Erdogan says Turkey disagrees with Finland and Sweden joining NATO

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Turkish President Recep Tayyip Erdogan said on Friday that his country had “no favorable opinion” on Sweden and Finland joining NATO, arguing that Scandinavian countries are “guest houses for anti-Turkey “terrorist organizations”.

The Turkish leader explained his opposition by citing the alleged support of Sweden and other Scandinavian countries for Kurdish militants and others whom Turkey considers terrorists, reports the Associated Press.

“We are following the developments regarding Sweden and Finland, but we are not of a favorable opinion,” Erdogan said in Istanbul.

Turkish President Tayyip Erdogan holds a press conference during the NATO summit at the Alliance headquarters in Brussels, Belgium, June 14, 2021.
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Turkish President Tayyip Erdogan holds a press conference during the NATO summit at the Alliance headquarters in Brussels, Belgium, June 14, 2021.
(Reuters/Yves Herman/Pool/File photo)

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“In addition, Scandinavian countries are guesthouses for terrorist organizations,” Erdogan added, according to Reuters.

Erdogan said he also did not want to repeat Turkey’s past “mistake” when it agreed to readmit Greece into NATO’s military wing in 1980. He claimed the action helped to Greece “to adopt an attitude against Turkey by taking NATO behind it”.

NATO Secretary General Jens Stoltenberg said Finland and Sweden, if they formally applied to join the world’s largest security organization, would be welcomed with open arms.

NATO Secretary General Jens Stoltenberg, center, takes part in a press conference with Finnish Foreign Minister Pekka Haavisto, left, and Swedish Foreign Minister Ann Linde, right, at NATO headquarters NATO in Brussels on 24 January.

NATO Secretary General Jens Stoltenberg, center, takes part in a press conference with Finnish Foreign Minister Pekka Haavisto, left, and Swedish Foreign Minister Ann Linde, right, at NATO headquarters NATO in Brussels on 24 January.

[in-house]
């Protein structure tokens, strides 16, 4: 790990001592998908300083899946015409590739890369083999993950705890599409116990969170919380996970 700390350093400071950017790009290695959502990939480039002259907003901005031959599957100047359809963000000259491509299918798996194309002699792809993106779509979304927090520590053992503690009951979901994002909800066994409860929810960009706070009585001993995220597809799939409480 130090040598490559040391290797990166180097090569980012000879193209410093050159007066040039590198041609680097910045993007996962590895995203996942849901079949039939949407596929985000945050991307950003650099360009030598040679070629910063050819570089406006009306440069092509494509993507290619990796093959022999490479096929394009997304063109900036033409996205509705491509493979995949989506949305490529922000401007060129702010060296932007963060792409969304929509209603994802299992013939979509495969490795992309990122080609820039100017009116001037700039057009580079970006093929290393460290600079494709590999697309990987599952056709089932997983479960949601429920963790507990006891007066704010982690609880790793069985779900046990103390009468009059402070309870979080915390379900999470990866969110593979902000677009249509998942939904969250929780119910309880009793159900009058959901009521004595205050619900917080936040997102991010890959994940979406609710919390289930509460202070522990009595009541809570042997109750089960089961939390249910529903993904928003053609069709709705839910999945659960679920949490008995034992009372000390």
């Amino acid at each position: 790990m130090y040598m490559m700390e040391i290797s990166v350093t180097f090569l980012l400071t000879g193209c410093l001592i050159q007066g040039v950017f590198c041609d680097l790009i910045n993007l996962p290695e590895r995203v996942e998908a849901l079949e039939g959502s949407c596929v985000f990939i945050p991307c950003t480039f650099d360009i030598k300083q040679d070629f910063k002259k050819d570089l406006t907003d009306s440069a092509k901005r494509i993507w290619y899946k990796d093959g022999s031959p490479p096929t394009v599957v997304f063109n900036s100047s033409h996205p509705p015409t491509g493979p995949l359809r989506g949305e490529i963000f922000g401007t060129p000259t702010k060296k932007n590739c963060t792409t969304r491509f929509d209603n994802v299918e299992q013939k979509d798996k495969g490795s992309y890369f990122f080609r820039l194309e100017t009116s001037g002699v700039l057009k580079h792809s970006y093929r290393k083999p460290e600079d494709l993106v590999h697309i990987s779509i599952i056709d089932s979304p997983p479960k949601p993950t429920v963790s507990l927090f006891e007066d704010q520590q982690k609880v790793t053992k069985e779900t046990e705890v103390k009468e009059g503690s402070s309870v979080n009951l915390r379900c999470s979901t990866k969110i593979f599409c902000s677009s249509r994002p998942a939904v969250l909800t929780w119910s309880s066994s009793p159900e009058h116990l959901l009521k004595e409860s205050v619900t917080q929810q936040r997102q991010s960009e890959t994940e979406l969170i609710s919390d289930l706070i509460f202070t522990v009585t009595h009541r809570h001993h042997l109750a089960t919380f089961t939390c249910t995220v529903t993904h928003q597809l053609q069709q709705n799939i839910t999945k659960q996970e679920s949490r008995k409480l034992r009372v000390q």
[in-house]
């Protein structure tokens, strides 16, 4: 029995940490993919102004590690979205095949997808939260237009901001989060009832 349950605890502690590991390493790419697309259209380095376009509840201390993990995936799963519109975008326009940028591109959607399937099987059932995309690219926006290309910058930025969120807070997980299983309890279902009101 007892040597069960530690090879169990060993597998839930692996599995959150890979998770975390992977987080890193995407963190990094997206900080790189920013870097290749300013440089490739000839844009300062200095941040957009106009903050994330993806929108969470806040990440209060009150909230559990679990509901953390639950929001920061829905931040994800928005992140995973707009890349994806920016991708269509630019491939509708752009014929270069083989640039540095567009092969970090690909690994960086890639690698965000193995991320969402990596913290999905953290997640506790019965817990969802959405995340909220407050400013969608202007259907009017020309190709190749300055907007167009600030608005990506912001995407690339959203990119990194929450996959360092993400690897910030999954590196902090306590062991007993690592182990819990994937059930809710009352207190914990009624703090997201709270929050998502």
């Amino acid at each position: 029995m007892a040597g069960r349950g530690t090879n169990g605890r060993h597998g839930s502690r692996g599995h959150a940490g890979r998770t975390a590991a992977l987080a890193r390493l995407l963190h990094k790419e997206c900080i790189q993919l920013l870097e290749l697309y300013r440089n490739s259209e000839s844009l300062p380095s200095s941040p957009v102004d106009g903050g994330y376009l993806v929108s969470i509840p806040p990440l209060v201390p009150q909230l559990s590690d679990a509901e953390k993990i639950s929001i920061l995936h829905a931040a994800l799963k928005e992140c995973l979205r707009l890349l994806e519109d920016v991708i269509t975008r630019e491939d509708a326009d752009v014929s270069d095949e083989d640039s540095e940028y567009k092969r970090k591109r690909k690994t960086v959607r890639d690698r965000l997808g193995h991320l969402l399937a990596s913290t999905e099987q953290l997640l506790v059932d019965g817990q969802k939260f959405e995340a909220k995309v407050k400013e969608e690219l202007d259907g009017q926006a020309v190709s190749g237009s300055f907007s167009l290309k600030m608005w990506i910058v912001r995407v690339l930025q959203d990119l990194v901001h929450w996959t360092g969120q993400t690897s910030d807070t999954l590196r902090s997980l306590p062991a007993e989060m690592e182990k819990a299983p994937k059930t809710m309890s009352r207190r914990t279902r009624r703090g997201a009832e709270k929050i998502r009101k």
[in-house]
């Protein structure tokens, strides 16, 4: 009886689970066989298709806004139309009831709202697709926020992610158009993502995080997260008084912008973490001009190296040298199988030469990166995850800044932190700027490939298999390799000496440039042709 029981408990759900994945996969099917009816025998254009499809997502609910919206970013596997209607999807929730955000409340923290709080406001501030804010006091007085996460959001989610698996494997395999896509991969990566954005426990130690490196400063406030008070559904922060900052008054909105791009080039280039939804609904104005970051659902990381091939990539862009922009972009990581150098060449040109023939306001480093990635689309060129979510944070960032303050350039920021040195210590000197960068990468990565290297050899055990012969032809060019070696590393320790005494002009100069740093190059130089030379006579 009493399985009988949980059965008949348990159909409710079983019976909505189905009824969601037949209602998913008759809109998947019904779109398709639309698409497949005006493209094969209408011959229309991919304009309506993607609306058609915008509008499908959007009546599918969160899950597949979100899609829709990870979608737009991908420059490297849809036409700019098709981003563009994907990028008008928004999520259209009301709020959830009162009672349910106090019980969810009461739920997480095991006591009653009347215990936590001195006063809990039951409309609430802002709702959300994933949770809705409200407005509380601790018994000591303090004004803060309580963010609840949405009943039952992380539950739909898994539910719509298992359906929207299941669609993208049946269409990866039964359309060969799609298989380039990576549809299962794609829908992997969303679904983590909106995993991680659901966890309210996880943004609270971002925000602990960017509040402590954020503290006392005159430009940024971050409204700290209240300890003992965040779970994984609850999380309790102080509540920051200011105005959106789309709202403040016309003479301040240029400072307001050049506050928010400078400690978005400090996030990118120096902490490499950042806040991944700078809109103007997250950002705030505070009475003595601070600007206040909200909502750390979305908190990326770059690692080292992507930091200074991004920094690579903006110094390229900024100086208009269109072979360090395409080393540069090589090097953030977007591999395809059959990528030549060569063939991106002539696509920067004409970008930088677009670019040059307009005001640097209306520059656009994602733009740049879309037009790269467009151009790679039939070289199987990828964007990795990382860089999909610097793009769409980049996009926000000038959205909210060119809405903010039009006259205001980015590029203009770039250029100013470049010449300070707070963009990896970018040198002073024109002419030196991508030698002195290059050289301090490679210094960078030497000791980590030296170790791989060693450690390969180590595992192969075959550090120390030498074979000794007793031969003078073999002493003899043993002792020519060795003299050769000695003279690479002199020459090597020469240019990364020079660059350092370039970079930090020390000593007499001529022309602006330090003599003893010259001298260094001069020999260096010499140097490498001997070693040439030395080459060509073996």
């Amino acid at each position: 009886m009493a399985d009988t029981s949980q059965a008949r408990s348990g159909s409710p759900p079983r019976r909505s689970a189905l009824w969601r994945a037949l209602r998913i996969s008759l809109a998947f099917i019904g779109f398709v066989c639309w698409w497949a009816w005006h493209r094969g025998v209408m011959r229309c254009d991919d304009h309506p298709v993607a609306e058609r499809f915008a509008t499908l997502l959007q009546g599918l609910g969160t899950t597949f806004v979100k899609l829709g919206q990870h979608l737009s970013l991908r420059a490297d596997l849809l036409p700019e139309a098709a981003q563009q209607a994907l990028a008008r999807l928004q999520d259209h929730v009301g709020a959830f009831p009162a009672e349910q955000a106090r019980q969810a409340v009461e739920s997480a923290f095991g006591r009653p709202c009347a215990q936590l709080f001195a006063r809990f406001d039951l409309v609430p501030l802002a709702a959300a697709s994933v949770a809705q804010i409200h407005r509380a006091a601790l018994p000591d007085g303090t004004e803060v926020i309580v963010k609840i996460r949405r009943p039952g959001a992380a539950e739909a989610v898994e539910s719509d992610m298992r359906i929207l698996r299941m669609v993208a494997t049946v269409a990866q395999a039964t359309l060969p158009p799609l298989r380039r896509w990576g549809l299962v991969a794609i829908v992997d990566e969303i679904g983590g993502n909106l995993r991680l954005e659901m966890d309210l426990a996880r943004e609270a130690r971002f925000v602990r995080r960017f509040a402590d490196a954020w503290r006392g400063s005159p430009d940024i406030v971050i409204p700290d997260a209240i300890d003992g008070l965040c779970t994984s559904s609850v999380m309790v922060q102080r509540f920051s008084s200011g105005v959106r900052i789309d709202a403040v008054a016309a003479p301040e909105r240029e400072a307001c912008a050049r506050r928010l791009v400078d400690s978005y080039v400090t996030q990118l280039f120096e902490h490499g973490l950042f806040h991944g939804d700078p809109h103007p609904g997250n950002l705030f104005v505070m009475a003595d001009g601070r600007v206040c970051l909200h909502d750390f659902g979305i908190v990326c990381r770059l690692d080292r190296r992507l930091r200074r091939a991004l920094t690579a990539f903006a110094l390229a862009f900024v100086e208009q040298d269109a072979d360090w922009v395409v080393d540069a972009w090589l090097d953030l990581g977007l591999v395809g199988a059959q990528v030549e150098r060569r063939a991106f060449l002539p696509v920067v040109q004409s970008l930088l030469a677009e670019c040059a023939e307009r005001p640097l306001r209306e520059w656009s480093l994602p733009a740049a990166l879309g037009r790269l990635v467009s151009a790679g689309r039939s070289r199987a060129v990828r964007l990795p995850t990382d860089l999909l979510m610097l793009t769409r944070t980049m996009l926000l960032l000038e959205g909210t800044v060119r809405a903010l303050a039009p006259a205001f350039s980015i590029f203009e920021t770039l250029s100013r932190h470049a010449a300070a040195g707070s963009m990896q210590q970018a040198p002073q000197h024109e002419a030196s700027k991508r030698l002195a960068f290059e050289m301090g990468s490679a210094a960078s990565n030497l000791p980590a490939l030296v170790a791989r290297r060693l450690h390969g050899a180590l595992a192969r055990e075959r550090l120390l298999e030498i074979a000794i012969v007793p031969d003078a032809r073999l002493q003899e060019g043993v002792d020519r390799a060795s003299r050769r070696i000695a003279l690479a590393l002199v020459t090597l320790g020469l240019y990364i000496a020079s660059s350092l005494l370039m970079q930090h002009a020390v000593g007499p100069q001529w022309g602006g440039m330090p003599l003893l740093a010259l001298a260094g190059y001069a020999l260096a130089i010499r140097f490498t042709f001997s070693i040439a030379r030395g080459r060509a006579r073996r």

(AP/Olivier Matthys)

The accession procedure could take place in “a few weeks”, several NATO officials have said, although it could take member countries around 6 months to ratify the accession protocol.

Erdogan hasn’t said outright that he will block any attempt by the two Nordic nations to join, but NATO makes all its decisions by consensus, which means that each of the 30 member countries has a potential veto over who can. join.

Meanwhile, a report by the Swedish government on the altered security environment facing the Nordic country following Russia’s invasion of Ukraine indicates that Moscow would react negatively to Sweden joining NATO and would initiate several countermeasures.

Russian President Vladimir Putin attends the Victory Day military parade marking the 77th anniversary of the end of World War II in Moscow, Russia, Monday May 9.

Russian President Vladimir Putin attends the Victory Day military parade marking the 77th anniversary of the end of World War II in Moscow, Russia, Monday May 9.
(Mikhail Metzel, Sputnik, Kremlin Pool photo via AP)

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The analysis of the Swedish government’s security policy, which will serve as the basis for Prime Minister Magdalena Andersson’s cabinet in deciding whether or not to seek membership in the Western military alliance, was presented to Swedish lawmakers on Friday.

Sweden’s ruling Social Democratic Party, led by Andersson, is expected to reveal its decision on Sunday.

The Associated Press contributed to this report.

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